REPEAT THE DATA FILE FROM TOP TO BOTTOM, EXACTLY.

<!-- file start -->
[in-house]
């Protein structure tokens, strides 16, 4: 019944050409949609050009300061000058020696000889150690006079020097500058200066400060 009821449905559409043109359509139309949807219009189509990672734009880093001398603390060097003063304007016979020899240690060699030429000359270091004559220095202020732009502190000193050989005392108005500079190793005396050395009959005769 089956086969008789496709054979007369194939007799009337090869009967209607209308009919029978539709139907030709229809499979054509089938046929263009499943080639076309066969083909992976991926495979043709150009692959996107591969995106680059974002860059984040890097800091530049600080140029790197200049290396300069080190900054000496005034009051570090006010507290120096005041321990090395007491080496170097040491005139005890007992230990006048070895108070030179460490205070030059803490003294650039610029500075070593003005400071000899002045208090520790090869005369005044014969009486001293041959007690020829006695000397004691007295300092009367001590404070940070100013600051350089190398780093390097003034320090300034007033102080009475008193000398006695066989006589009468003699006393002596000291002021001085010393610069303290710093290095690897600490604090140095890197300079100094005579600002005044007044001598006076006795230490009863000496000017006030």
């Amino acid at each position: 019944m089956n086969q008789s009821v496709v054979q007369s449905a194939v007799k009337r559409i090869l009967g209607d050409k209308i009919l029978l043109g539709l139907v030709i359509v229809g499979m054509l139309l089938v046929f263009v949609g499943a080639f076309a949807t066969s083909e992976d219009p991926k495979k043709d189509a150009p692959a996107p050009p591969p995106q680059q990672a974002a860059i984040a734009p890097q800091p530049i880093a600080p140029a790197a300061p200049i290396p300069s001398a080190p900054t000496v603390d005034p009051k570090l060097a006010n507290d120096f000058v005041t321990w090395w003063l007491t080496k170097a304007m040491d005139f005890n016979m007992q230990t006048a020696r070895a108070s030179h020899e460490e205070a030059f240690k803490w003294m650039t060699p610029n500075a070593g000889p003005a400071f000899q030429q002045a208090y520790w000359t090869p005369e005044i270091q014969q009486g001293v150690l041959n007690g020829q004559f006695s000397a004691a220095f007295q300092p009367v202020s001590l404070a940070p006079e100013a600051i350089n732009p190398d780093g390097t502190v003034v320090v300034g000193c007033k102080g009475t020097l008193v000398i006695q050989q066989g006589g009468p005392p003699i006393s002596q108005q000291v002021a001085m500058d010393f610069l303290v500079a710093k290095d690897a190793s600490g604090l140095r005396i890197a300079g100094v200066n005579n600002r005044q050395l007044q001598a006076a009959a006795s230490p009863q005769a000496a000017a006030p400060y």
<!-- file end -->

[in-house]
């Protein structure tokens, strides 16, 4: 019944050409949609050009300061000058020696000889150690006079020097500058200066400060 009821449905559409043109359509139309949807219009189509990672734009880093001398603390060097003063304007016979020899240690060699030429000359270091004559220095202020732009502190000193050989005392108005500079190793005396050395009959005769 089956086969008789496709054979007369194939007799009337090869009967209607209308009919029978539709139907030709229809499979054509089938046929263009499943080639076309066969083909992976991926495979043709150009692959996107591969995106680059974002860059984040890097800091530049600080140029790197200049290396300069080190900054000496005034009051570090006010507290120096005041321990090395007491080496170097040491005139005890007992230990006048070895108070030179460490205070030059803490003294650039610029500075070593003005400071000899002045208090520790090869005369005044014969009486001293041959007690020829006695000397004691007295300092009367001590404070940070100013600051350089190398780093390097003034320090300034007033102080009475008193000398006695066989006589009468003699006393002596000291002021001085010393610069303290710093290095690897600490604090140095890197300079100094005579600002005044007044001598006076006795230490009863000496000017006030």
């Amino acid at each position: 019944m089956n086969q008789s009821v496709v054979q007369s449905a194939v007799k009337r559409i090869l009967g209607d050409k209308i009919l029978l043109g539709l139907v030709i359509v229809g499979m054509l139309l089938v046929f263009v949609g499943a080639f076309a949807t066969s083909e992976d219009p991926k495979k043709d189509a150009p692959a996107p050009p591969p995106q680059q990672a974002a860059i984040a734009p890097q800091p530049i880093a600080p140029a790197a300061p200049i290396p300069s001398a080190p900054t000496v603390d005034p009051k570090l060097a006010n507290d120096f000058v005041t321990w090395w003063l007491t080496k170097a304007m040491d005139f005890n016979m007992q230990t006048a020696r070895a108070s030179h020899e460490e205070a030059f240690k803490w003294m650039t060699p610029n500075a070593g000889p003005a400071f000899q030429q002045a208090y520790w000359t090869p005369e005044i270091q014969q009486g001293v150690l041959n007690g020829q004559f006695s000397a004691a220095f007295q300092p009367v202020s001590l404070a940070p006079e100013a600051i350089n732009p190398d780093g390097t502190v003034v320090v300034g000193c007033k102080g009475t020097l008193v000398i006695q050989q066989g006589g009468p005392p003699i006393s002596q108005q000291v002021a001085m500058d010393f610069l303290v500079a710093k290095d690897a190793s600490g604090l140095r005396i890197a300079g100094v200066n005579n600002r005044q050395l007044q001598a006076a009959a006795s230490p009863q005769a000496a000017a006030p400060y």